December good news
12 December 2017 - Rob Dale
The latest good news from the School of Art, Architecture & Design.
Interior Architecture & Design
On 9 November SpaceInvader & Ralph Capper celebrated 50 years of design and the opening of their innovative Leeds’ studio space. BA (Hons) Interior Architecture & Design graduates from 2001 -2017, employed by the practice, were joined by tutors Joan Love and Julie MacDermott.
The Green Sand Foundry, within the unique historical and post-industrial setting of Holbeck Urban Village, Leeds, has been sensitively and dynamically remodelled as a creative hub, designed to foster cross-collaboration between networks of colleagues, clients, professional consultants & designers. The open door policy at The Green Sand Foundry aims to encourage all within the "community" to utilise the space. Sarah Dodsworth, Associate Director of SpaceInvader, a multi-award-winning team of specialist interior designers, explained:
“The design of the studio reflects this ethos by accommodating a huge variety of work settings which support & reflect the way in which we do business - professional and informal within a creative setting”.
Paul Henning Graduate 2001, Ellie McCrum Graduate 2017, Ryan Beggs Graduate 2014, Joan Love Tutor, Julie MacDermott Tutor, Ellie Corcoran current first year student, Sarah Dodsworth Graduate 2005, Kathleen Brooks Graduate 2016, John Williams Director SpaceInvader and Graduate 2001.
On 2 November Elisa Oliver, Senior Lecturer at Leeds Beckett, curated an 8 course tasting menu at the James Joyce Centre Dublin. The event used the idea of ‘Taste’ to explore Joyce’s writing and its delineation of Dublin. With work by artists Kaye Winwood and Nuala Clooney, and in collaboration with Irish chefs the culinary, literary and artistic were brought to bear upon each other in an interdisciplinary investigation of food and ‘taste’ as a mode of interpretation and curation. Pursuing the vegetarian in relation to the idea of the poetic and the feminine and employing the thread of orange as fruit and colour notions of colonialism, trade and politics were also playfully engendered.
On 29 November Dr Mohammed Hafeda, Senior Lecturer at the School of Art, Architecture & Design, screened his short film ‘Sewing Borders’ at The Mosaic Rooms in London. The film explores the experiences of displaced residents from Beirut and how they use sewing to negotiate and narrate notions of spatial, temporal and historic borders. Using the lived experiences of residents, contrasted with maps and documents, the film also examines the wider history of shifting borders and displacement across the Middle East.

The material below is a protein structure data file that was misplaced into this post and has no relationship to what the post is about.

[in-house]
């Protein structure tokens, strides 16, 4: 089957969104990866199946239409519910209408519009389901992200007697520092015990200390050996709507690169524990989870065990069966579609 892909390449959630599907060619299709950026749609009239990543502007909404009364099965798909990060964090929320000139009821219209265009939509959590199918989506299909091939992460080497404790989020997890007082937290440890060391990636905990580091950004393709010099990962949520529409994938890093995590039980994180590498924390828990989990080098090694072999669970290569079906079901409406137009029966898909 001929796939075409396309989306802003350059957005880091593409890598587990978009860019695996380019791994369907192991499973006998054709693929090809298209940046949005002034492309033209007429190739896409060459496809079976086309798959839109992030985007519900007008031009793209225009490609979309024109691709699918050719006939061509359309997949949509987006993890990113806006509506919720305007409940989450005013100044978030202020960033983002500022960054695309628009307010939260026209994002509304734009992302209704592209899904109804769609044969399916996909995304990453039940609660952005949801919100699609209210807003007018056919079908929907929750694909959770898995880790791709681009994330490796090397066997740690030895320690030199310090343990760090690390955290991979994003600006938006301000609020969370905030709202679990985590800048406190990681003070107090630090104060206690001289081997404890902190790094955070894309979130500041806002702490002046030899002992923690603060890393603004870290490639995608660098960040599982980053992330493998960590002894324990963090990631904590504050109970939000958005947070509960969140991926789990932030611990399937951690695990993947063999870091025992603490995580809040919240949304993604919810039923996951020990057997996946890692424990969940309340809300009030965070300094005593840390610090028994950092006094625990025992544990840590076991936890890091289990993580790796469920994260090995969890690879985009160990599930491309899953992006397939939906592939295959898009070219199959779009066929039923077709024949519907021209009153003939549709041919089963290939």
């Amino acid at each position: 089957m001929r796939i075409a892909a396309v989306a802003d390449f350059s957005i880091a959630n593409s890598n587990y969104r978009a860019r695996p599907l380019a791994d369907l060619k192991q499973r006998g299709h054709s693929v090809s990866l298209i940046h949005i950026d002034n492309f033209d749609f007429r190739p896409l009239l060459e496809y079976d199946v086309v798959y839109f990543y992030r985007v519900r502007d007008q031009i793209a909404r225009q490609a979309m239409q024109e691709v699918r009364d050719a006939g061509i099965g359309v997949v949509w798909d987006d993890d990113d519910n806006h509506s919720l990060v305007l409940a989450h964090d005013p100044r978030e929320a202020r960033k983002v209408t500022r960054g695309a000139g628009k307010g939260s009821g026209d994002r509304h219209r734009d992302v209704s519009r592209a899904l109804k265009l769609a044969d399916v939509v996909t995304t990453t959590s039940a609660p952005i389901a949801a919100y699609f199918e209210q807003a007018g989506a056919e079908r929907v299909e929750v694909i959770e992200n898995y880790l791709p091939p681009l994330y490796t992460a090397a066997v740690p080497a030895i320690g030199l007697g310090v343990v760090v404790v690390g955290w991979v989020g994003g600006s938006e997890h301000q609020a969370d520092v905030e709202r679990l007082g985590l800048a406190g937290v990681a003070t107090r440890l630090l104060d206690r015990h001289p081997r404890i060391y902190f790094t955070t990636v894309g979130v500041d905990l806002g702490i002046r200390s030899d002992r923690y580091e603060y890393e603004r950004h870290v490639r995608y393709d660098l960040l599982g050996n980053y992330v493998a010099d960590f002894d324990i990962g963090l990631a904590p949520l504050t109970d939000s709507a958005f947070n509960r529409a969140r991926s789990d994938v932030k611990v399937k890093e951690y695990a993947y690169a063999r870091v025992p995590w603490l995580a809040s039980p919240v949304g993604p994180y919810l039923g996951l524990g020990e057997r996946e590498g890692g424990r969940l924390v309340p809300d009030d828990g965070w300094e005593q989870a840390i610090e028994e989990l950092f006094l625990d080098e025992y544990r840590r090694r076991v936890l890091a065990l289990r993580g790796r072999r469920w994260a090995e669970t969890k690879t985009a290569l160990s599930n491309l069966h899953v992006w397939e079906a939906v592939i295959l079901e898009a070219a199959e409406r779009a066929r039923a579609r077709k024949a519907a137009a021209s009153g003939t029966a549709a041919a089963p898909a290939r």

Graphic Arts & Design
A collection of one-minute films by second year students were screened on the Big Screen in Millennium Square on Tuesday 28 November. These short films were a visual document of their creative journey during their module ‘The Process Brief’.
Throughout the module, students are required to adopt a process-led approach, an alternate method where it is not what they are making that is important, but the making itself. We ask them to follow the mantras ’trust in the process’ and ’embrace uncertainty’.
This year a strict ban on third-party audio was imposed which saw each student capture their own sound. Not only did we see an increase in the quality of the sound accompanying the films, but this increased the sense of ownership.
Ben Hall who led the module said ‘screening the films on the Big Screen acts as a fitting and celebratory resolve to the module’.
The Process Brief films will be screened on the Portland Wall for the next few weeks.
Richard Sweeney, renowned paper folding artist, joined first year BA(Hons) Interior Architecture and Design students and Joan Love, tutor, for a day of paper folding demonstrations, as part of a recent workshop integrated into their ‘Music Factory’ project. Richard also delivered a lecture about his working processes and some of his most recent installations, to help to inspire the students with the design of their first interior of an existing building.
Image: courtesy of Richard Sweeney, Paper Play, Milwaukee Art Museum, USA (architect: Santiago Calatrava).
Becoming Undone: The Theatre of Pedagogy
Lecturer in Graphic Arts & Design, Jo Hassall presented a paper which spanned her PhD research and teaching practice at the University of Lincoln international conference ‘Provocative Pedagogies: Performative Teaching and Learning in the Arts’. Becoming Undone reflected on ‘undoneness’ and its relation to feminist practices and collage approaches within teaching and learning and drawing from examples of live projects with students, personal research methods and collaborative work with feminist research cluster F= to look at performative pedagogy as a strategy within art and design education.
Architectural Humanities Research Association [AHRA] 14th International Conference 2017 Birmingham City University
In November Dr Liz Stirling and Jo Hassall exhibited work and presented their co-authored paper, Women, Visibility and Playful Acts, looking at the Annual Walk and Burning Ritual that celebrates International Women’s Day in Leeds, as part of the AHRA Conference.
They discussed the festival in the city as an accessible public learning space, showing examples of work made through collaboration with research group F=, along with students in the School of Art, Architecture and Design and wider communities. They identified strategies within feminist pedagogic practice, design activism and use of humour and spectacle as a critical probe and valuable tool for cross-community engagement.
Criticism Award Win
Senior Lecturer, Sean Ashton has won the 2nd Prize of the International Awards for Art Criticism (IAAC) 4, 2017, for his piece on Natural Selection, Andy Holden & Peter Holden’s exhibition at the Former Newington Library in London.
The ceremony and announcement was officially made in Shanghai at the 21st Century Minsheng Museum.